- The drawings from the office of Sir John Soane
- (14) This plan made the 31st of July 1794 after I had / seen Sir P. Burrell (see Notes below)
Soane's note (given above) that the plan was made after he had seen Burrell perhaps explains the changes in these designs from those of drawings 10-13. The House of Lords is once again sited above and in line with the Painted Chamber (as in drawings 4-9) and the Court of Requests is left as such. Drawing 14 has the King's Entrance on the west side with a long but straight route through two lobbies leading (right-hand side) to the royal Robing Room opposite to the House of Lords on the left-hand side. Additional to earlier designs are two rooms for 'servants' and another for 'Waiters'.
Drawing 15 has broadly the same plan including the two courts that would have allowed for more daylight and ventilation. The elevation of the porte-cochère appearing on drawing 14 is shown on plan here. To its left is marked, for the first time, a 'Coffee House'. A comparison of plans with elevations shows that the riverside elevation of 65 and 66 having nine bays and four plus four columns corresponds with (plans) 14-18.
S. Sawyer, 'Soane at Westminster'. PhD thesis, Columbia University, 1999, pp. 169-72 puts drawing 14 (together with 16, 34 and 35) as scheme 'A4' in Soane's sequence of designs for the House of Lords. Drawing 15 (together with drawings 17 and 18) makes up scheme 'A5'. Reference also to drawing 14, p. 184.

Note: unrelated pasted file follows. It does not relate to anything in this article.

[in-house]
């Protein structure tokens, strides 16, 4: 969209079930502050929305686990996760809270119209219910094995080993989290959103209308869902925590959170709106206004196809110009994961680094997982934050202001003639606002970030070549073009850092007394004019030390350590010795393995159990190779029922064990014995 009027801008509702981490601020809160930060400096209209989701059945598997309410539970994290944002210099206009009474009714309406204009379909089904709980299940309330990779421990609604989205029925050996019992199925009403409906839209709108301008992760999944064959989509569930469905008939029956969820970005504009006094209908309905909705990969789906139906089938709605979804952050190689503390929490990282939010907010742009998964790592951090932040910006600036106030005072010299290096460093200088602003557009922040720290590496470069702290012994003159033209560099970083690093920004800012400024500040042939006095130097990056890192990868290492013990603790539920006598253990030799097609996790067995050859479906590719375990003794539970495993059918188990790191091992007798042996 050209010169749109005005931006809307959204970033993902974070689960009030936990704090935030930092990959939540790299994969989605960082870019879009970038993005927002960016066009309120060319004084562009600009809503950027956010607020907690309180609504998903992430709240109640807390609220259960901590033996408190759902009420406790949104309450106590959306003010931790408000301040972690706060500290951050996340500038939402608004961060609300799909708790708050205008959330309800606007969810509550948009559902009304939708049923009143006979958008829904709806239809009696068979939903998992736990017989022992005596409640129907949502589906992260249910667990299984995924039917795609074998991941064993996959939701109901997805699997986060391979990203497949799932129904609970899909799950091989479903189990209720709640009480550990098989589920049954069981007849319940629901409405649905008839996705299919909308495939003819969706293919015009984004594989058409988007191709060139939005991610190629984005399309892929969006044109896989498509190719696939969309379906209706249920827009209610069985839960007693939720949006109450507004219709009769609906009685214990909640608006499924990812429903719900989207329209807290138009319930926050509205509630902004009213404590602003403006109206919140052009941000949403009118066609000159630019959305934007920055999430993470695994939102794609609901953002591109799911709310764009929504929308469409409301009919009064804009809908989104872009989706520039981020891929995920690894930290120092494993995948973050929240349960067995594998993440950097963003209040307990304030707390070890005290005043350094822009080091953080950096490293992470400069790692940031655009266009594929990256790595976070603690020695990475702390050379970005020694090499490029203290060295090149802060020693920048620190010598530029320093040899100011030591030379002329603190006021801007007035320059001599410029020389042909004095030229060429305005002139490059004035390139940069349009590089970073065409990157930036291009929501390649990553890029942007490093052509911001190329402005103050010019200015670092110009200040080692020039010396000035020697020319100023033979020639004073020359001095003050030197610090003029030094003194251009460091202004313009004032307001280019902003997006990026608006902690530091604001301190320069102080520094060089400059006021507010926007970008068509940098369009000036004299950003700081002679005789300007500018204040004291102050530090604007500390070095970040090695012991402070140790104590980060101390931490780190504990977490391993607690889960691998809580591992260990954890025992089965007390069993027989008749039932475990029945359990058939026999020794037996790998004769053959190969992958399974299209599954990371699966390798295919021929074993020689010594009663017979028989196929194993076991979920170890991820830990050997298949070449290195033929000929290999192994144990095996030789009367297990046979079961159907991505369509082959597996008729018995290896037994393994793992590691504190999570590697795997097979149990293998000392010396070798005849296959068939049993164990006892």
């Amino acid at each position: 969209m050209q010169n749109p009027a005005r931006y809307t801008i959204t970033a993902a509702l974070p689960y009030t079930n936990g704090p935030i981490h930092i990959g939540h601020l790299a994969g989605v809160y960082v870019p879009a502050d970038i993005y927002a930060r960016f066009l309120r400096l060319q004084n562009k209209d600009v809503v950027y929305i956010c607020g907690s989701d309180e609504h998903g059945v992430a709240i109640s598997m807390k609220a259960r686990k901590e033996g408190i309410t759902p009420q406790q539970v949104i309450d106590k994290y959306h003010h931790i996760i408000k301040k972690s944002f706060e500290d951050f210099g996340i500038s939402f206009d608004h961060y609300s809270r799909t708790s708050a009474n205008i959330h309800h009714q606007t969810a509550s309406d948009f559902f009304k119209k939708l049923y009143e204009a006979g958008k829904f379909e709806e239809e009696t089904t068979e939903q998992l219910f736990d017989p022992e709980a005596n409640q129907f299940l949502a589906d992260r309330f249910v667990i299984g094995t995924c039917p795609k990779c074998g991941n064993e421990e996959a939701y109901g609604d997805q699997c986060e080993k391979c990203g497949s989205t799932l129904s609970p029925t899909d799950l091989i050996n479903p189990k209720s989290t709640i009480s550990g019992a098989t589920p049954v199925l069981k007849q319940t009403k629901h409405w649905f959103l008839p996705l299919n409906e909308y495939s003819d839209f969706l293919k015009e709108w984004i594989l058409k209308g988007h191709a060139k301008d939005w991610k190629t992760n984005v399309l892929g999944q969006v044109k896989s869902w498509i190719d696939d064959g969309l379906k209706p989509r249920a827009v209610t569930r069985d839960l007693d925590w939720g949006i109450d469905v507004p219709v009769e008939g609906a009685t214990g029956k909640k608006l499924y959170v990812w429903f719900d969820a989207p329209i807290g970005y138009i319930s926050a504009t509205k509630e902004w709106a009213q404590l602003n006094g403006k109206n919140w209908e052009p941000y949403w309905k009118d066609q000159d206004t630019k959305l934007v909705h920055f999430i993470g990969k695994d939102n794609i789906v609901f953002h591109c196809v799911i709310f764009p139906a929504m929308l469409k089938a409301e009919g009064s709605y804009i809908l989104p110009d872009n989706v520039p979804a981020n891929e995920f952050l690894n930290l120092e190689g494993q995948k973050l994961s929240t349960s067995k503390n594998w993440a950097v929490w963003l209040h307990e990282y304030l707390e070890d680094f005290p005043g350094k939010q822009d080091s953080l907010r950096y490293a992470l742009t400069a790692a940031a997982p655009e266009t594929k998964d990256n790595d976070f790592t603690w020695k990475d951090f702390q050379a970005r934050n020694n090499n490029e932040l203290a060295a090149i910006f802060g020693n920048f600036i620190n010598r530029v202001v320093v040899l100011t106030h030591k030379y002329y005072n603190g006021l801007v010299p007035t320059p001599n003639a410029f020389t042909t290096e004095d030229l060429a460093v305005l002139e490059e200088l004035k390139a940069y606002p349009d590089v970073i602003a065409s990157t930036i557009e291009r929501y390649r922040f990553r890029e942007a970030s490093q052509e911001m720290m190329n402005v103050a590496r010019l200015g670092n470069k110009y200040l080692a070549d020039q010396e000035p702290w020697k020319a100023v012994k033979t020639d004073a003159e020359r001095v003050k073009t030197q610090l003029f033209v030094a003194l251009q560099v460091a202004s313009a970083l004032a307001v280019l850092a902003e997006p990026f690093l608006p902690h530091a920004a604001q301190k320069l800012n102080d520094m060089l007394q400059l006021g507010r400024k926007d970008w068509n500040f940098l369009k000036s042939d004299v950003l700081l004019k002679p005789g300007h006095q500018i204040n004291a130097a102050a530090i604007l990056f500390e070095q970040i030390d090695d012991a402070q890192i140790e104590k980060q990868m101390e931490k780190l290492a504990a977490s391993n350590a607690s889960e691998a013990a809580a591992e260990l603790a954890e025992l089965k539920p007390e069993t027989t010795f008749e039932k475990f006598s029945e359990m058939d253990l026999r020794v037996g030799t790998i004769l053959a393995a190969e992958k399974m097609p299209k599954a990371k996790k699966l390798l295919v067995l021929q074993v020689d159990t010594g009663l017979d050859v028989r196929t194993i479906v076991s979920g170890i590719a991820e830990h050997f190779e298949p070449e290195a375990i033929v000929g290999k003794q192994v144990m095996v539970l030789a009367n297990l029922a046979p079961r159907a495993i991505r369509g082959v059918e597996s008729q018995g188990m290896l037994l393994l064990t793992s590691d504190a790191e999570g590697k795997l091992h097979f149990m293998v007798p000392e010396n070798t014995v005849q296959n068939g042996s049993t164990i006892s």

Sir John Soane's collection includes some 30,000 architectural, design and topographical drawings which is a very important resource for scholars worldwide. His was the first architect’s collection to attempt to preserve the best in design for the architectural profession in the future, and it did so by assembling as exemplars surviving drawings by great Renaissance masters and by the leading architects in Britain in the 17th and 18th centuries and his near contemporaries such as Sir William Chambers, Robert Adam and George Dance the Younger. These drawings sit side by side with 9,000 drawings in Soane’s own hand or those of the pupils in his office, covering his early work as a student, his time in Italy and the drawings produced in the course of his architectural practice from 1780 until the 1830s.
Browse (via the vertical menu to the left) and search results for Drawings include a mixture of Concise catalogue records – drawn from an outline list of the collection – and fuller records where drawings have been catalogued in more detail (an ongoing process).